The results also show that coatings containing Dye 1 e and di-(4-tolyl)iodonium hexafluorophosphate are significantly more sensitive than Dye 1 h and di-(4-tolyl)iodonium hexafluorophosphate. Dye 1h belongs to the class of squarylium dyes disclosed in U.S. Pat. No. 5,401,607, wherein it states that squarylium dyes of that class with oxidation potentials above about 0.5 V versus SCE are not useful in the presence of iodonium salts for photogeneration of Bronsted acid. However, the dihydroperinidine dyes disclosed in this application are useful with iodonium salts, giving adequate sensitivity for practical applications even though their oxidation potentials are greater than 0.5 V versus SCE. Furthermore, the dihydroperimidine dyes are even more useful with iodonium salts since they can achieve good sensitivity and stability at oxidation potentials well above 0.5 V versus SCE.

EXAMPLE 14

A solution consisting of 4 g of 10% by weight poly(tetrahydropyranylmethacrylate) in 2:1 methylethylketone and Dowanol PM (Dow Chemical Co., Midland, Mich.), 0.030 g Dye 1 e, and 0.060 g di-(4-tolyl)iodonium hexafluorophosphate was coated with a No. 5 coating rod onto 150 micron thick grained and anodized aluminum printing plate base that had been surface treated with polyacrylic acid and dried for 2 minutes at 80° C. The absorption spectrum of the coating was obtained for a fresh sample and the same sample after accelerated aging at 60° C. for 1,2, and 3 days. The aged sample was tested for loss of absorbance by Dye 1 e at 830 nm. (See Table 5).

Six 4″×6″ (10.2 cm×15.2 cm) samples of the coating, 14A-14F, were prepared for accelerated aging tests at 60° C. for 1,2, and 3 days. Unexposed, aged plate samples 14A, 14B, and 14C were tested for weight loss after development with a developer consisting of the ratio 3.41 g triethanolamine, 1.59 g concentrated HCI, and 95 g water. (See Table 6).

Aged plate samples 14D, 14E, and 14F were scanned with the laser diode exposure assembly. The sample was weighed before exposure, after exposure, after hand development with a developer consisting of the ratio 3.41 g triethanolamine, 1.59 g concentrated HCI, and 95 g water, and after hand washing with acetone to remove any remaining coating. From these weighings, the coating weight (g/m2), % mass lost after exposure, % mass lost after development, and % mass lost after acetone rinse were determined. The results are summarized in Table 7.

EXAMPLE 15

A solution consisting of 4 g of 10% poly(tetrahydropyranylmethacrylate) in 2:1 methylethylketone and Dowanol PM, 0.030 g Dye 1 a, and 0.060 g di-(4-tolyl)iodonium hexafluorophosphate was coated with a No. 5 coating rod onto 150 micron thick grained and anodized aluminum printing plate base that had been surface treated with polyacrylic acid and dried for 2 minutes at 80° C. The absorption spectrum of the coating was obtained for a fresh sample and the same sample after accelerated aging at 60° C. for 1,2, and 3 days. The aged sample was tested for loss of absorbance by Dye 1 e at 830 nm. (See Table 5).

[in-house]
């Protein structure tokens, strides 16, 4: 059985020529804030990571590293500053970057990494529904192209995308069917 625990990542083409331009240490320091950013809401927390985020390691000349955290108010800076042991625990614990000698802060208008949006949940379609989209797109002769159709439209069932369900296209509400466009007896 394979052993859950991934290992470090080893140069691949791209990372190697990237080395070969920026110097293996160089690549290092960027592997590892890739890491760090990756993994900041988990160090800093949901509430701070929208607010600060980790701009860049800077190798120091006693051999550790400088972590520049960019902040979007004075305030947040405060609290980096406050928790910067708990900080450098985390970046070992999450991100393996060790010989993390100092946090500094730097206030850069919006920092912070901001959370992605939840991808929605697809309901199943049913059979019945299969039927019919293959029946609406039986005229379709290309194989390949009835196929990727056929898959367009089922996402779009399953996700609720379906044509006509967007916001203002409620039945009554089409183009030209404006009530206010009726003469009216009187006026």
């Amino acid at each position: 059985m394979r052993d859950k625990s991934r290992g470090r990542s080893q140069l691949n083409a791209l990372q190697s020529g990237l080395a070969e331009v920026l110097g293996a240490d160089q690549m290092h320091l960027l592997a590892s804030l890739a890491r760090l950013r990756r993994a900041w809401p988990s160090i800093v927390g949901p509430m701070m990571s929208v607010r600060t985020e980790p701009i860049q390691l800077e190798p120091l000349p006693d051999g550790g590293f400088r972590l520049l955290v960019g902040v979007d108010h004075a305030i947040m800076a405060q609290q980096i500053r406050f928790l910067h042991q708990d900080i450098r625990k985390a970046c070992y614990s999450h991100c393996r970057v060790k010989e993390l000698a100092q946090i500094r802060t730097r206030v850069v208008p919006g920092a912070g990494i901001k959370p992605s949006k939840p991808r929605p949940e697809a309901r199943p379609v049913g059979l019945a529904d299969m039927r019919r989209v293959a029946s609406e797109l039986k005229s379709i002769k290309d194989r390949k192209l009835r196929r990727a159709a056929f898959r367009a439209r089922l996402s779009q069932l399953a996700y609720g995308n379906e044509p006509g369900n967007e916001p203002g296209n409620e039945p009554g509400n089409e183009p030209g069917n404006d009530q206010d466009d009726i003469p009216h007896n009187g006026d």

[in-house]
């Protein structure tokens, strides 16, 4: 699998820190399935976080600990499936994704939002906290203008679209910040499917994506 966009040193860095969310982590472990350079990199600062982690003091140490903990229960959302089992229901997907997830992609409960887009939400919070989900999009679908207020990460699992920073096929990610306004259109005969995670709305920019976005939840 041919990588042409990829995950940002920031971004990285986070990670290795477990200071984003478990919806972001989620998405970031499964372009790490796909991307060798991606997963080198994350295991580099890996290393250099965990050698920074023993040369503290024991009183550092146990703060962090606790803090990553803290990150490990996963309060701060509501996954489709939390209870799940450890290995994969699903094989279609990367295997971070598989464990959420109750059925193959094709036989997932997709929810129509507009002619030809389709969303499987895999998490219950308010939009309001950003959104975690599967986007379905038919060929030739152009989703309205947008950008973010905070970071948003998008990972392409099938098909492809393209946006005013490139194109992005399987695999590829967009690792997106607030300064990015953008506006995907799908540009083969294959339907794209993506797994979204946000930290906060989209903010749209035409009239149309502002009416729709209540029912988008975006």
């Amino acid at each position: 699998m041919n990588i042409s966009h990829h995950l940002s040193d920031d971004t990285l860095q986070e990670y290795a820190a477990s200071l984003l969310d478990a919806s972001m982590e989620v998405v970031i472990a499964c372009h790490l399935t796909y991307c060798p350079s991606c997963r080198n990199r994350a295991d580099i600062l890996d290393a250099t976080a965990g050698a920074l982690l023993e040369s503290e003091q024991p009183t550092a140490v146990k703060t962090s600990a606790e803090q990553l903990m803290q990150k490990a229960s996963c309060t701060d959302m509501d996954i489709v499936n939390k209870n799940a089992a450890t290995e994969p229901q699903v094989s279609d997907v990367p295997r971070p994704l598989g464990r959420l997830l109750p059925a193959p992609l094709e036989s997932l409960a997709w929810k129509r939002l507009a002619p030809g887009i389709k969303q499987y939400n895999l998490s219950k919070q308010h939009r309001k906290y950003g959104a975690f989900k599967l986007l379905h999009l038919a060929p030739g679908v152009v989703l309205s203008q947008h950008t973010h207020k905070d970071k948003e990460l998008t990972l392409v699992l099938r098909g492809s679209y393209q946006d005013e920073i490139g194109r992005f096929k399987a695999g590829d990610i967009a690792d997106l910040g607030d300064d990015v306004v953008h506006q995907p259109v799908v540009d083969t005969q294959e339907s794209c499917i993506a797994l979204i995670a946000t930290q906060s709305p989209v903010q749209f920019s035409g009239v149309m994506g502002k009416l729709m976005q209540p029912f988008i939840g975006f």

Six 4″×6″ (10.2 cm×15.2 cm) samples, 15A-15F, were prepared for accelerated aging at 60° C. for 1,2, and 3 days. Unexposed, aged plate samples 15A, 15B, and 15C were tested for weight loss after development with a developer consisting of the ratio 3.41 g triethanolainine, 1.59 g concentrated HCI, and 95 g water. (See Table 6).

Aged plate samples 15D, 15E, and 15F were scanned with the laser diode exposure assembly. The sample was weighed before exposure, after exposure, after hand development with a developer consisting of the ratio 3.41 g triethanolamine, 1.59 g concentrated HCI, and 95 g water, and after hand washing with acetone to remove any remaining coating. From these weighings, the coating weight (g/m2), % mass lost after exposure, % mass lost after development, and % mass lost after acetone rinse are determined. The results are summarized in Table 7.

TABLE 5
Loss of absorbance after accelerated aging.
Abs. (830
Abs. (830 Abs. (830 Abs. (830 nm) after 3
nm) of fresh nm) after 1 nm) after 2 days at
Sample sample day at 60° C. days at 60° C. 60° C.
Example 14 0.781 0.763 0.773 0.722
Example 15 0.891 0.616 0.471 0.408

TABLE 6
Weight loss of unexposed and developed samples
after accelerated aging.
% Weight lost after development
Coating wt 1 day, 2 day, 3 day,
Sample (g/m2) 60° C. 60° C. 60° C.
Ex. 14A 1.02  3.2%
Ex. 14B 0.93  3.5%
Ex. 14C 0.82  5.5%
Ex. 15A 0.76 19.5%
Ex. 15B 0.90 88.5%
Ex. 15C 1.00 98.7%

TABLE 7